Two parameters are compared in separated figures. Real line labeled as “” symbol is the actual dosage, and the other line labeled as “” is the predicted dosage. In this test, predicted dosage varies around the actual value and remains consistent with its tendency. Average predicted dosage is reduced about 0.4165 percent in Figure 6; meanwhile, average predicted turbidity increases about 0.5 percent in Figure 7. The simulation result is acceptable for enterprise. To them, it already meets needs of water purification process, reduces total coagulant dosage and saves manufacturing cost to a certain extent. (3) A further test is to analyze the performance of the MM-P-VSRVNN in contrast with other three similar algorithms. Other similar algorithms are single-modal random-vector neural network (SM-RVNN), SM-RVNN after dimension reduction (SM-P-RVNN), and multimodal random-vector neural network (MM-RVNN). All predictive results are in contrast, visually, as shown in Figures 8 and 9.

On the contrary, all the algorithms are in contrast with their statistical parameters, separately named root mean square error (RMSE), mean absolute error (MAE), and standard deviation (SD). The statistical results are computed by different methods and shown in Tables 3 and 4.


Mean value (NTU)5.0260665.03873645.03392425.0571979


Mean value (m3/h)0.098539000.101231370.101289990.10019643

These four aforementioned algorithms used the same data set and original mode. In Figure 6, the method provided in this paper has better result accuracy and tendency. It proves that, after quantitative computation, MM-P-VSRVNN can optimize the neural network mode and classify the operating mode that led to a better prediction.

(4) For improving the generalization ability of the MM-P-VSRVNN, NNM takes a new computation once a new group of data is measured. Then, NNM is optimized again because hidden-layer nodes vary. Now, for a further check, the next experiment changes the hidden-layer node number from 1 to 20 and computes RMSE for different algorithms. And these results are compared with those provided by the MM-P-VSRVNN in Figures 10 and 11.

In Figures 10 and 11, MM-P-VSRVNN provided in the paper has lower RMSE and better generalization ability, which can avoid the overfitting problem when the neural network is operating.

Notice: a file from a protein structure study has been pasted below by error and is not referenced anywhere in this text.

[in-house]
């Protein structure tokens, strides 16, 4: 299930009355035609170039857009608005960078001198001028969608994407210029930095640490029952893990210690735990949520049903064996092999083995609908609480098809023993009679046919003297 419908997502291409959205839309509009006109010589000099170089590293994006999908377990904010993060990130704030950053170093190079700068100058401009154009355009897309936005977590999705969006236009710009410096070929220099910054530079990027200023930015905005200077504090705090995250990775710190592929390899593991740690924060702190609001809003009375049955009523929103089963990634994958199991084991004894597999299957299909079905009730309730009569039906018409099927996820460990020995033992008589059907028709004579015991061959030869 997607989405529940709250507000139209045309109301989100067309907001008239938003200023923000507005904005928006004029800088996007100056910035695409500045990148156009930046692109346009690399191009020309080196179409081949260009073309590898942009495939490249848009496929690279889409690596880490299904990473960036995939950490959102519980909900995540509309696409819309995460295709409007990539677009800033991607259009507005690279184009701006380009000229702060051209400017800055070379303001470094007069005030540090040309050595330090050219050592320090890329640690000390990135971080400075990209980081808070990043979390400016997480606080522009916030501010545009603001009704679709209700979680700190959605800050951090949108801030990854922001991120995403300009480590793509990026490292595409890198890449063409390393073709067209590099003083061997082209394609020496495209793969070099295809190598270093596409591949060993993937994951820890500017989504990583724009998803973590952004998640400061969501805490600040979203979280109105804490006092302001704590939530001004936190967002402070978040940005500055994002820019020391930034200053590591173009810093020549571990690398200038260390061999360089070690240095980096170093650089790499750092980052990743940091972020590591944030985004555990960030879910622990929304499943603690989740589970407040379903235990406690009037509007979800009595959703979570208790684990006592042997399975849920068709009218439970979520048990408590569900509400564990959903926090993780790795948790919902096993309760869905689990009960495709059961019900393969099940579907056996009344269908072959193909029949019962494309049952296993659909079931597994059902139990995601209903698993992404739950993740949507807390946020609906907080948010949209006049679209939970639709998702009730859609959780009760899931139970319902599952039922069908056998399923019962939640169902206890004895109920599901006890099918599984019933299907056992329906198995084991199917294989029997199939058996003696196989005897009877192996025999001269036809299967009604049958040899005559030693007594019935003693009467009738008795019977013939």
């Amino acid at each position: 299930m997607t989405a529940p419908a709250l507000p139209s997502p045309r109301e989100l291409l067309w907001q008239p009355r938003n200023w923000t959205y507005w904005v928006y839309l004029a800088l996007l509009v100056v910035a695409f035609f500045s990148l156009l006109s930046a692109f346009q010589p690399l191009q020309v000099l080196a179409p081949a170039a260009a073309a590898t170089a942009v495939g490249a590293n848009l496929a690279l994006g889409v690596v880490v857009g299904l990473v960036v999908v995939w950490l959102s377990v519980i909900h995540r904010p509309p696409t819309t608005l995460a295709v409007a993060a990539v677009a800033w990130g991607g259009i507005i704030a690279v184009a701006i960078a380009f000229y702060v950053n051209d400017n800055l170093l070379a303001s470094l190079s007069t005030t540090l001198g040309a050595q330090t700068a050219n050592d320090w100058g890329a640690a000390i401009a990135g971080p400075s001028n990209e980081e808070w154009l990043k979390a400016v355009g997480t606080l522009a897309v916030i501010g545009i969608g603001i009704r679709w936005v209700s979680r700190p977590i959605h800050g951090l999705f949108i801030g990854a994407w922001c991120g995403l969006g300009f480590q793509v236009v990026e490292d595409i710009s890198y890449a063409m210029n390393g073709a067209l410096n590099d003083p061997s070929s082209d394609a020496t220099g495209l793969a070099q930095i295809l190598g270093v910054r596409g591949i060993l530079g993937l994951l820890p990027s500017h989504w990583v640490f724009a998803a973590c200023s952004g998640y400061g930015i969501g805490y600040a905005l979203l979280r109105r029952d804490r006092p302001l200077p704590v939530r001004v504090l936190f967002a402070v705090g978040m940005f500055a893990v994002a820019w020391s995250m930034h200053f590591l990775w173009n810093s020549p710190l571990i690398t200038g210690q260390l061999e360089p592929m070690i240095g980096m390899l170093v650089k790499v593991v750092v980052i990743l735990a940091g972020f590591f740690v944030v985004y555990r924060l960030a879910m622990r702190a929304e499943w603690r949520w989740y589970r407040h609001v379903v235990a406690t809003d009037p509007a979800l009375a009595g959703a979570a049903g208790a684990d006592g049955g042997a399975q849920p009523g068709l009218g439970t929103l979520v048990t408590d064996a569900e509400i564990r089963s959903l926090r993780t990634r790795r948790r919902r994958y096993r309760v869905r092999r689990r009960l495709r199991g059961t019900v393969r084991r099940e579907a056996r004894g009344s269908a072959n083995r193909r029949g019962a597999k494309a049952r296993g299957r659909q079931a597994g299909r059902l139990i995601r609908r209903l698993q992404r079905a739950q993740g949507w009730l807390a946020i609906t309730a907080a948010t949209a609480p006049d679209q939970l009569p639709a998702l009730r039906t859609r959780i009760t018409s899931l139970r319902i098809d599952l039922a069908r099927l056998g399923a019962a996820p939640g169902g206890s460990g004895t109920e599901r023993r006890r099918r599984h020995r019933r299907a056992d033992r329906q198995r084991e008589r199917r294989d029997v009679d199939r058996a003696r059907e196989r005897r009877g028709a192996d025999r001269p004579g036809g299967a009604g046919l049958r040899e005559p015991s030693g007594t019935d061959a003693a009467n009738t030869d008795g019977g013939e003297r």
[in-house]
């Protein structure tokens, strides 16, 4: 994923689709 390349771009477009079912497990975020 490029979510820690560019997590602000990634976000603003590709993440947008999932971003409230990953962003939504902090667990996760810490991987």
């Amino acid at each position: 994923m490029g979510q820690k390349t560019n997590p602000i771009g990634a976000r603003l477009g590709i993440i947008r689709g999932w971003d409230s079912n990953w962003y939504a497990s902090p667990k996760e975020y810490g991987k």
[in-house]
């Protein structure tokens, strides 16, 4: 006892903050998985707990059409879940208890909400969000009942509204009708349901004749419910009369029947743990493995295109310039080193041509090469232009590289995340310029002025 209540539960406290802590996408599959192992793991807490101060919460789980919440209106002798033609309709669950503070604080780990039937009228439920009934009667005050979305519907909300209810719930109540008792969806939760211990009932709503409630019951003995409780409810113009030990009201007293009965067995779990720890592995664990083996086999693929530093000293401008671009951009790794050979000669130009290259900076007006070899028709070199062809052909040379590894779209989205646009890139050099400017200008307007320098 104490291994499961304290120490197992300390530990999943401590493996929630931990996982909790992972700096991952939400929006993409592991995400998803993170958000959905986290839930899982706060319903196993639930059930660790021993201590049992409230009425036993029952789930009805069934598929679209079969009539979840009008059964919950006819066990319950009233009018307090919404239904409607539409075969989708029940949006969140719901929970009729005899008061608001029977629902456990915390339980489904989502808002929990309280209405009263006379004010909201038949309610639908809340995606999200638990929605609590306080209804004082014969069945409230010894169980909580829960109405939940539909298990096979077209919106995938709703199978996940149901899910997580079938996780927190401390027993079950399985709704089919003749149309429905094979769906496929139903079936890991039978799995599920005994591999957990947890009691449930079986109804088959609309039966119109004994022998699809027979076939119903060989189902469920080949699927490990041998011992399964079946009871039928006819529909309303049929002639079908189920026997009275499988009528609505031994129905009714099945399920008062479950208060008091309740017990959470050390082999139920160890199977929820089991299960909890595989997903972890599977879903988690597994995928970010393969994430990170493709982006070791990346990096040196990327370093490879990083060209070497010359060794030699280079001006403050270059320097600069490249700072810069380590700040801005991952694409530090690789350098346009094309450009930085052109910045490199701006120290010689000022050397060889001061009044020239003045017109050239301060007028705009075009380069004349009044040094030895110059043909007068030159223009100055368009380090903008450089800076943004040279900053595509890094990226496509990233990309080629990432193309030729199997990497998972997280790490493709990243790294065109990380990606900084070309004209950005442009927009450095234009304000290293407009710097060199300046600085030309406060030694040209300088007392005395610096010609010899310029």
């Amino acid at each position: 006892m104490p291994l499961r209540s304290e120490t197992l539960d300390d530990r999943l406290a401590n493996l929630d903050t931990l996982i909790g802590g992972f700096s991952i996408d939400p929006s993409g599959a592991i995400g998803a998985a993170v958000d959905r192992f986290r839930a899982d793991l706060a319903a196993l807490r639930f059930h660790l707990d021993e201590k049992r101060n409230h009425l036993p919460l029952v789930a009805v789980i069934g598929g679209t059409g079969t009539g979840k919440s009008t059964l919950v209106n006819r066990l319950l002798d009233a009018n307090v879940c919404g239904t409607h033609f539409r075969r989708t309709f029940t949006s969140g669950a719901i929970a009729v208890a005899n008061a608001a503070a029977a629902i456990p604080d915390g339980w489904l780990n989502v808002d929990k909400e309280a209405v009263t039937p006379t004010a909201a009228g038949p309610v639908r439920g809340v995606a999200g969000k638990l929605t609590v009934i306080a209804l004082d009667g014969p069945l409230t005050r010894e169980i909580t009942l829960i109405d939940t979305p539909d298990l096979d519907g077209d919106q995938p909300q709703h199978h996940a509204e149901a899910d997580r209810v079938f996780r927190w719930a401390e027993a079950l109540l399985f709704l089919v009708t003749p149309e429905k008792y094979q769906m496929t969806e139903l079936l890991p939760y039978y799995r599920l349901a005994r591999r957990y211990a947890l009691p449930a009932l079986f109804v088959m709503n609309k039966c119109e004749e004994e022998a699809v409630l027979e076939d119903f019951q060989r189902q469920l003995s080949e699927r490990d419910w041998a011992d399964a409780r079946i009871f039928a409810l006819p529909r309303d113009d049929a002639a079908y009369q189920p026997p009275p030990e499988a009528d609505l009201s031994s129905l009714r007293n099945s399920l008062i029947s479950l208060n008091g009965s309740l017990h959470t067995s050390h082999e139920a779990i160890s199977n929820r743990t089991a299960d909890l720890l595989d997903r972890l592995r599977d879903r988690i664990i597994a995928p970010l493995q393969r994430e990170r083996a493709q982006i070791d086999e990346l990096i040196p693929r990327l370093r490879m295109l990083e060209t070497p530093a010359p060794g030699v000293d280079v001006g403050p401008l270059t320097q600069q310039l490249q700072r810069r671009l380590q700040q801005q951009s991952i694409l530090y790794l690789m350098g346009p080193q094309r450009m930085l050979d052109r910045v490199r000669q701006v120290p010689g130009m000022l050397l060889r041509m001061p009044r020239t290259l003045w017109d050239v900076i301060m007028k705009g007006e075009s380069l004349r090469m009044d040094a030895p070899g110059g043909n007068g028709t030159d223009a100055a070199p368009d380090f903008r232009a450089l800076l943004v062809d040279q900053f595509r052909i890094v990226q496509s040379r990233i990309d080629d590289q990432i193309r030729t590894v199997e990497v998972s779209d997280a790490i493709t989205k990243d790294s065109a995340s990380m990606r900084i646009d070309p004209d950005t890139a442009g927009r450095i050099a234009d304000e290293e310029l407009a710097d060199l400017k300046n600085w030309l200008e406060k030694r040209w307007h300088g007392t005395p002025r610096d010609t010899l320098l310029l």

Notation: with all the experiments, as we know, the number of hidden-layer nodes takes a new update when a new computation occurs, computation mode is optimized, and the system provides a suitable result. By the way, this computation for RMSE is also operated until hidden-layer nodes increased to 300 one by one, but we found the operating time is too long, and the contrast result is indistinct. Therefore, considering the known information, we set the maximum number as 20.

5. Conclusion

This paper aims at coagulant dosing in water purification process for a water plant in Changsha. After analyzing the actual process and previous control modes, we put up a NNM and applied a new MM-P-VSRVNN algorithm for dosage prediction. This NNM is optimized by the MM-P-VSRVNN algorithm and gives an appropriate control result to perform a new dynamic dosing. At last, we also perform a series of experiments with the designed NNM and its algorithm to prove the practicability. The algorithm provides an improved method, and the coagulant dosing control realizes automatically.

Data Availability

All the data used to support the findings of this study are included within the article.

Conflicts of Interest

The authors declare no conflicts of interest.


This study was funded by the Natural Science Foundation of Hunan Province (Grant no. 2018JJ3891).


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Copyright © 2020 Jun Zhang and Da-Yong Luo. This is an open access article distributed under the Creative Commons Attribution License, which permits unrestricted use, distribution, and reproduction in any medium, provided the original work is properly cited.